If you really want to light a fire in belly of most middle class retirees, I strongly suggest turning the conversation to how their OAS pensions are reduced if their taxable incomes top about $71,000 as of July, 2014. More specifically, they will lose $.15 for every dollar in taxable income they receive above that point until, if they make enough, their entire OAS pension of $6,618.48 (what most long-time Canadians receive if they take their pension as soon as possible as of May, 2014) is a thing of the past. I plan to use this and a subsequent article or two to explain how the claw back works and some steps you can take to minimize the impact. Today’s offering will set the stage and explain why dividends may not be as good as advertised when the claw back comes calling.
Posts from the ‘Tax’ Category
For those of you waiting with bated breath, here is the third and final installment in my series on Participating Whole Life Insurance aka "Par Policies." The first and second chapters of this exciting story describe what these things are and how they work, including some information on what the insurer considers when determining what to pay you in policy dividends each year, and exploring your different choices for what to do with these things, along with the tax consequences. Today, we get practical. I'll talk about some of the different types of Par Policies currently available, how you can use them to help fund your retirement and, perhaps most importantly, what to consider when you're looking to buy a policy. With no further ado, here goes . . .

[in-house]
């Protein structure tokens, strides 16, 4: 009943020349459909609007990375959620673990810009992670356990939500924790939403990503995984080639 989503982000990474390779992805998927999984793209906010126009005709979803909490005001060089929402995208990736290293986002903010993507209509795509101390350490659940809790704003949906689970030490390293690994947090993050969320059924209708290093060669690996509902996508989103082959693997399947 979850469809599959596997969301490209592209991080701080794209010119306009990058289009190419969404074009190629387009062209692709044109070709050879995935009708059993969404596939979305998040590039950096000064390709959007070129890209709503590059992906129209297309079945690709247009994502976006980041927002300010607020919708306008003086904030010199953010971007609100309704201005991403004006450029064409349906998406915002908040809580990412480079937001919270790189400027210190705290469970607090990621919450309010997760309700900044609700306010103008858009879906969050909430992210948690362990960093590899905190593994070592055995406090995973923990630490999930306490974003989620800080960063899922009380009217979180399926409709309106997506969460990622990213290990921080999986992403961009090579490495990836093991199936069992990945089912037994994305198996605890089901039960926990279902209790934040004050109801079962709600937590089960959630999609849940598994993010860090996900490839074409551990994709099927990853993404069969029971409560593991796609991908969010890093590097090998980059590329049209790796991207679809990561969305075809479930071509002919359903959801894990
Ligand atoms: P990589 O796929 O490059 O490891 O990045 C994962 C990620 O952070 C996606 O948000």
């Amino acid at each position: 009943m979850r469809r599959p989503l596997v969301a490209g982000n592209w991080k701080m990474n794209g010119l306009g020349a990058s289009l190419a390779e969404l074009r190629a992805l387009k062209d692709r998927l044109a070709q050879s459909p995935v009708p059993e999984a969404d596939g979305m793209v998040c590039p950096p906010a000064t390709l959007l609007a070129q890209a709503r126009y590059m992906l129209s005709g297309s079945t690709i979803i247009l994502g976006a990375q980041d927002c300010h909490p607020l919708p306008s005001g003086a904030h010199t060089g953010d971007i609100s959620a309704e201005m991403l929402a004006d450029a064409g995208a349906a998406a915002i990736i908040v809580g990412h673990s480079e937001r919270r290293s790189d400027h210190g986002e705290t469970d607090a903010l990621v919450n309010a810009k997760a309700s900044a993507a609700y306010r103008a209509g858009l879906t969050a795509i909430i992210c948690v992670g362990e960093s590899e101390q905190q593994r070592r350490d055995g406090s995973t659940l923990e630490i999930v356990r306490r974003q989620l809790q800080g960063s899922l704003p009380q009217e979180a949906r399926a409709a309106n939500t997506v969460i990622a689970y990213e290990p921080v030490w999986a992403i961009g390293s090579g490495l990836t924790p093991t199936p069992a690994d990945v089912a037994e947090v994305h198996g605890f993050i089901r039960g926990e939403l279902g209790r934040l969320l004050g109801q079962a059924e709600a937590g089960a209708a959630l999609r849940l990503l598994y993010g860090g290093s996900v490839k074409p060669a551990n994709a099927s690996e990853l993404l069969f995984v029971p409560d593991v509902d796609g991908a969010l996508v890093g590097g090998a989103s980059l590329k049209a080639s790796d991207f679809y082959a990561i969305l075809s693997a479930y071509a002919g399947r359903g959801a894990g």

This article continues the conversation begun in my last article on Par Policies. For those of you who haven't read it or have quickly repressed the details from your memory, here's a brief recap. Par Policies are a type of permanent life insurance that allows policyholders to reap some of the insurance company's rewards in exchange for taking on some of its risks. You take on these risks by paying a higher initial premium. The insurer doesn't expect its costs each year to be as high as it assumed when calculating your premium, so policyholders typically get some of their extra premium dollars back each year through something called a "policy dividend." How much do you get back? This is stated as a percentage and is called the "dividend scale." I'll now talk a bit more about this delightful thing and will see where the conversation goes from there.
In some ways, life insurance is like fashion: today’s trend is next year’s embarrassment and next decade’s craze. Participating whole life (“par”) policies are a great example of this phenomenon. They have been around a long, long time but fell out of favour when universal life (a.k.a. “UL”) policies came into vogue. In fact, many of the larger companies even stopped issuing new Par Policies for several years until low interest rates, high investment management fees and rocky stock market returns made UL Policies a touchy subject in some circles and Par Policies an exciting “new” way to leave behind more for your heirs or to supplement your own retirement.
In order to spare you from having to endure 8 pages of info on this subject simultaneously, I'm going to break down my original article into small chunks so I can parcel it out to you in smaller doses. Here's the first installment.